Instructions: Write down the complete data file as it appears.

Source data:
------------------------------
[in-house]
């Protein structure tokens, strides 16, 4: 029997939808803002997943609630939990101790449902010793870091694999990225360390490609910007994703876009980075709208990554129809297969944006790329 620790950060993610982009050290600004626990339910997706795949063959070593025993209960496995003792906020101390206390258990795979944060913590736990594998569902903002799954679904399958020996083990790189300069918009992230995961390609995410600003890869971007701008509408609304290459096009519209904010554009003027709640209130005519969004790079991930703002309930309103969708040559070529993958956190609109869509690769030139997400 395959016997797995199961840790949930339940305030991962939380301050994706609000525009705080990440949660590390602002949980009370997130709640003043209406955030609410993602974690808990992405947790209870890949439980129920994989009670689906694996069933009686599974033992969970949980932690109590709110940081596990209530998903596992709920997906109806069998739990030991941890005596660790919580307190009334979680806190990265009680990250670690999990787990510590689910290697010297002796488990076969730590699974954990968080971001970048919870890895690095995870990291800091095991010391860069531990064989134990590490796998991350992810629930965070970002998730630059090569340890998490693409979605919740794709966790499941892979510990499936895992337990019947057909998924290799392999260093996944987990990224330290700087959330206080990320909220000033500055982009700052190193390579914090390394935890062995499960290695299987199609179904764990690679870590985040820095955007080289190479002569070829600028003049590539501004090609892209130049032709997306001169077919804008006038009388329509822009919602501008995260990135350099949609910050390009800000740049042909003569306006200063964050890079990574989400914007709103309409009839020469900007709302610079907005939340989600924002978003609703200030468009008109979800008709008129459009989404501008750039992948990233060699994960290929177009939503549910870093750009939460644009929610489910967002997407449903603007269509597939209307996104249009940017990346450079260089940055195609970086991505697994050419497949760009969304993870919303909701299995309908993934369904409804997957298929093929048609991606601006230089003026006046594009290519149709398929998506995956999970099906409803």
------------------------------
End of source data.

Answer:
[in-house]
């Protein structure tokens, strides 16, 4: 029997939808803002997943609630939990101790449902010793870091694999990225360390490609910007994703876009980075709208990554129809297969944006790329 620790950060993610982009050290600004626990339910997706795949063959070593025993209960496995003792906020101390206390258990795979944060913590736990594998569902903002799954679904399958020996083990790189300069918009992230995961390609995410600003890869971007701008509408609304290459096009519209904010554009003027709640209130005519969004790079991930703002309930309103969708040559070529993958956190609109869509690769030139997400 395959016997797995199961840790949930339940305030991962939380301050994706609000525009705080990440949660590390602002949980009370997130709640003043209406955030609410993602974690808990992405947790209870890949439980129920994989009670689906694996069933009686599974033992969970949980932690109590709110940081596990209530998903596992709920997906109806069998739990030991941890005596660790919580307190009334979680806190990265009680990250670690999990787990510590689910290697010297002796488990076969730590699974954990968080971001970048919870890895690095995870990291800091095991010391860069531990064989134990590490796998991350992810629930965070970002998730630059090569340890998490693409979605919740794709966790499941892979510990499936895992337990019947057909998924290799392999260093996944987990990224330290700087959330206080990320909220000033500055982009700052190193390579914090390394935890062995499960290695299987199609179904764990690679870590985040820095955007080289190479002569070829600028003049590539501004090609892209130049032709997306001169077919804008006038009388329509822009919602501008995260990135350099949609910050390009800000740049042909003569306006200063964050890079990574989400914007709103309409009839020469900007709302610079907005939340989600924002978003609703200030468009008109979800008709008129459009989404501008750039992948990233060699994960290929177009939503549910870093750009939460644009929610489910967002997407449903603007269509597939209307996104249009940017990346450079260089940055195609970086991505697994050419497949760009969304993870919303909701299995309908993934369904409804997957298929093929048609991606601006230089003026006046594009290519149709398929998506995956999970099906409803």